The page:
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Title: Remote sensing of ocean, ice and land surfaces using bistatically scattered GNSS signals from low Earth orbit
Author: Gleason, Scott
ISNI:       0000 0001 3500 8510
Awarding Body: University of Surrey
Current Institution: University of Surrey
Date of Award: 2006
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The use of bistatically reflected global navigation satellite system (GNSS) signals as a means of sensing the Earth has been advancing rapidly in recent years. This technique is founded on the basic principle of detecting GNSS signals, such as those of the Global Positioning System constellation (GPS), after they have reflected from the Earth's surface and using them to determine remotely the properties of the reflecting surface. Most of the existing research has been based on near-Earth experiments involving aircraft, elevated platforms, overhanging cliffs or from high altitude balloons. A limited number of signals have been detected in space using a very high gain antenna. However, it was uncertain if this could be repeated using a more modest configuration. There have been near-Earth based experiments designed to utilize GNSS reflected signals to extract information on the ocean wind and waves (scatterometry), ocean mean height (altimetry), sea ice sensing and the extraction of land surface topography and near surface soil moisture. In order to extend these applications to a global scale, further validation of the remote sensing potential of this technique is necessary using data from a spacecraft. This research will concentrate on connecting Earth reflected GPS signals to the ocean winds and waves and in demonstrating the potential of land and sea ice reflected signals using a spaceborne instrument with a medium gain antenna. The experimental basis for this research is the passive GPS bistatic radar experiment included on the United Kingdom's Disaster Monitoring Constellation (UK-DMC) satellite launched in October 2003 into a 680km sun synchronous orbit. Using this experiment several data sets have been collected over ocean, ice and land surfaces with reflected signals recovered on all attempts. These data sets provide the foundation for this research.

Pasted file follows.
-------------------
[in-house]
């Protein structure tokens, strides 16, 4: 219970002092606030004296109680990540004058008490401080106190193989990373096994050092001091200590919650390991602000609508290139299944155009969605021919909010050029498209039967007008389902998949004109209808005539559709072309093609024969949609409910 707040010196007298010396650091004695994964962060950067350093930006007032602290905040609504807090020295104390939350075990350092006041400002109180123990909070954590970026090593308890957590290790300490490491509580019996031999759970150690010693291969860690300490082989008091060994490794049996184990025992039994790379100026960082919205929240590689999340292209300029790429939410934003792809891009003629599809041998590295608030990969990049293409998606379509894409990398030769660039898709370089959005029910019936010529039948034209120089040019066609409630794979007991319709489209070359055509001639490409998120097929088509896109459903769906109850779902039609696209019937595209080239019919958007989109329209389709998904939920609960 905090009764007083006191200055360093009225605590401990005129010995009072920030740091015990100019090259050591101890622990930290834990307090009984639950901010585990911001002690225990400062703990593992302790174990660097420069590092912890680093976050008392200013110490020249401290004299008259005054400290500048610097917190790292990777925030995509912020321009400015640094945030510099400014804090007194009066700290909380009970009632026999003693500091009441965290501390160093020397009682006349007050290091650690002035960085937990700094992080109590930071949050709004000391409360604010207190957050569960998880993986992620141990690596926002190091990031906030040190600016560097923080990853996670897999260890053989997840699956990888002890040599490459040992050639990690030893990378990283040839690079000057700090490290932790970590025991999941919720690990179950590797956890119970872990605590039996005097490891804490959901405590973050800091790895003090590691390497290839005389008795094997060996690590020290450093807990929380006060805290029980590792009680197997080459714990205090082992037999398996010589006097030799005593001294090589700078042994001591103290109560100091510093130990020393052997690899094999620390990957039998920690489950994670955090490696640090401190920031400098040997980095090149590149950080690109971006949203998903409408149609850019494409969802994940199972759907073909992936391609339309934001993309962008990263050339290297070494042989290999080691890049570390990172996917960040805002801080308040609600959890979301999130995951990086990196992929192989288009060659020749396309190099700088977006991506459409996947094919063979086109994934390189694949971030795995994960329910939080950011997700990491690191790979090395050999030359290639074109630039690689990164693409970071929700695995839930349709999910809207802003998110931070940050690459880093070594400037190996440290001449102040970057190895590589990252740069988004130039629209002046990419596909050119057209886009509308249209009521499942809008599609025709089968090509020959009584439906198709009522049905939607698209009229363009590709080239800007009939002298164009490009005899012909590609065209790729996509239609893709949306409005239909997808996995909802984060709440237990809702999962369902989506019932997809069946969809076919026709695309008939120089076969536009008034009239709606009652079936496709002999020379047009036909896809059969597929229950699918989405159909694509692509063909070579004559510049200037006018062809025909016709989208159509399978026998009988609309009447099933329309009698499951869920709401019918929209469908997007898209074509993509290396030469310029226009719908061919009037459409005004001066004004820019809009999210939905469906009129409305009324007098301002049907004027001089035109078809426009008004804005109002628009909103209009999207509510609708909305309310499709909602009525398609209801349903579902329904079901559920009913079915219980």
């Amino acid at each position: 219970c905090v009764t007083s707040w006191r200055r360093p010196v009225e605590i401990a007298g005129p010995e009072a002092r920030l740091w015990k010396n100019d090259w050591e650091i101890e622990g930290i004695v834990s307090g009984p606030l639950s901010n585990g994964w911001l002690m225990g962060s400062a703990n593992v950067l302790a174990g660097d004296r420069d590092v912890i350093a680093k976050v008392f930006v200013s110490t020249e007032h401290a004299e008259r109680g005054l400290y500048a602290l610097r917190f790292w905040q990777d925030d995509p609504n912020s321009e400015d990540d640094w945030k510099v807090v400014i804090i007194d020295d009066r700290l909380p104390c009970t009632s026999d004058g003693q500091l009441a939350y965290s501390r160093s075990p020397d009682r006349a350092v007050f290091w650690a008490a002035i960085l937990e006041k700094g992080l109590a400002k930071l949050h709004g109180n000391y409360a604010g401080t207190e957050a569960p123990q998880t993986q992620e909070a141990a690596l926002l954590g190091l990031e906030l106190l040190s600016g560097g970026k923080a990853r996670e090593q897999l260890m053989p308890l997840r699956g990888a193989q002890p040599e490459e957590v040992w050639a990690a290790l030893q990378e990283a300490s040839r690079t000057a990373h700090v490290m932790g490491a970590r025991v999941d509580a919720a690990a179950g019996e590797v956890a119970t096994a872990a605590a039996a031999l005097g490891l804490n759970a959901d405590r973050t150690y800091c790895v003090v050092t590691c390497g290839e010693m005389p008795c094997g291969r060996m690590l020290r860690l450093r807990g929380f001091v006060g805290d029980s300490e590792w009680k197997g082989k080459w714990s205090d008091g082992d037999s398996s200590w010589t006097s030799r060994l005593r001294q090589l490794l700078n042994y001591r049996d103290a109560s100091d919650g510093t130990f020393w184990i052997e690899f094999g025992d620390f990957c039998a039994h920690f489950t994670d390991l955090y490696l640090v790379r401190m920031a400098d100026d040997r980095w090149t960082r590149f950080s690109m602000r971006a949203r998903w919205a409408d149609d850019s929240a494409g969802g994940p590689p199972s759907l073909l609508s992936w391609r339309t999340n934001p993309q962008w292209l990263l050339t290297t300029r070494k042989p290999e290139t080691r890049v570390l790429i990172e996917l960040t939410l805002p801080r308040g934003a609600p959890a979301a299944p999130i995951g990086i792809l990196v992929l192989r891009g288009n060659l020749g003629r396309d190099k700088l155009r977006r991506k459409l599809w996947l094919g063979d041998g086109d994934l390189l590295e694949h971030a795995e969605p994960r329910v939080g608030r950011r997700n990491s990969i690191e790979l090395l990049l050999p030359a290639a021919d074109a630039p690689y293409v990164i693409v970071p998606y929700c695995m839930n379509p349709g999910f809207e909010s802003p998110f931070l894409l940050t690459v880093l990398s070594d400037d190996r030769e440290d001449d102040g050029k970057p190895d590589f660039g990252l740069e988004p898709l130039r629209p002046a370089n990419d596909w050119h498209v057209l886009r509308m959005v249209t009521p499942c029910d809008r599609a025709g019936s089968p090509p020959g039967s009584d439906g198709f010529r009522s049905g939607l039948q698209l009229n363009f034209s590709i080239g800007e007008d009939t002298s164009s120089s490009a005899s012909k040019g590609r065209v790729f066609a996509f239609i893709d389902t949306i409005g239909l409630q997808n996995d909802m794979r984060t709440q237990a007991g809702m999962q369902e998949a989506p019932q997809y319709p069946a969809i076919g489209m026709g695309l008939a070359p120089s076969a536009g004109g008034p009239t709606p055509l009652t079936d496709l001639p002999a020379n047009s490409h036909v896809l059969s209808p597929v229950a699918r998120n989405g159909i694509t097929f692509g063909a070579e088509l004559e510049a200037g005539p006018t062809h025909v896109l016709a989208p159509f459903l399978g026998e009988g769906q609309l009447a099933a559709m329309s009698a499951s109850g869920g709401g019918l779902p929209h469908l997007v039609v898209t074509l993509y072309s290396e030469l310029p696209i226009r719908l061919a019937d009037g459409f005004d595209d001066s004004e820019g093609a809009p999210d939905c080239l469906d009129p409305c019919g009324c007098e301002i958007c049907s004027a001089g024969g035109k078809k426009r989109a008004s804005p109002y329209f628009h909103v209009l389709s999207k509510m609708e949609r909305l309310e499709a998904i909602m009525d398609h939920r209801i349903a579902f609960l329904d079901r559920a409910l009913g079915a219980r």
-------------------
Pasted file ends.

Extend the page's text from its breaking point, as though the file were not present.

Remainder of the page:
Supervisor: Not available Sponsor: Not available
Qualification Name: Thesis (Ph.D.) Qualification Level: Doctoral
EThOS ID:  DOI: Not available